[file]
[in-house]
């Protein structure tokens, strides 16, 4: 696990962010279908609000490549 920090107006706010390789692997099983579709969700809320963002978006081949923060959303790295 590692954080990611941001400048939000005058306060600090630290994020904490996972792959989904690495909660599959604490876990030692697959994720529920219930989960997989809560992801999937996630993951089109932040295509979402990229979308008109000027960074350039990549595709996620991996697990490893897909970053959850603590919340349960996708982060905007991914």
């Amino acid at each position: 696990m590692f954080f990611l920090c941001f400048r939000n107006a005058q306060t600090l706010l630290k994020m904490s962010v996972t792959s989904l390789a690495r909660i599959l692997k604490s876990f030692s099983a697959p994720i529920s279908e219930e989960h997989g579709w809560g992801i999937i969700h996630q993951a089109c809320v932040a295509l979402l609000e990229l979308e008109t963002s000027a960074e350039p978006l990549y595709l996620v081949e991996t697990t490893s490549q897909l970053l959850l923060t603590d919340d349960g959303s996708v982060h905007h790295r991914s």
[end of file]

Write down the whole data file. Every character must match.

[in-house]
């Protein structure tokens, strides 16, 4: 696990962010279908609000490549 920090107006706010390789692997099983579709969700809320963002978006081949923060959303790295 590692954080990611941001400048939000005058306060600090630290994020904490996972792959989904690495909660599959604490876990030692697959994720529920219930989960997989809560992801999937996630993951089109932040295509979402990229979308008109000027960074350039990549595709996620991996697990490893897909970053959850603590919340349960996708982060905007991914």
């Amino acid at each position: 696990m590692f954080f990611l920090c941001f400048r939000n107006a005058q306060t600090l706010l630290k994020m904490s962010v996972t792959s989904l390789a690495r909660i599959l692997k604490s876990f030692s099983a697959p994720i529920s279908e219930e989960h997989g579709w809560g992801i999937i969700h996630q993951a089109c809320v932040a295509l979402l609000e990229l979308e008109t963002s000027a960074e350039p978006l990549y595709l996620v081949e991996t697990t490893s490549q897909l970053l959850l923060t603590d919340d349960g959303s996708v982060h905007h790295r991914s």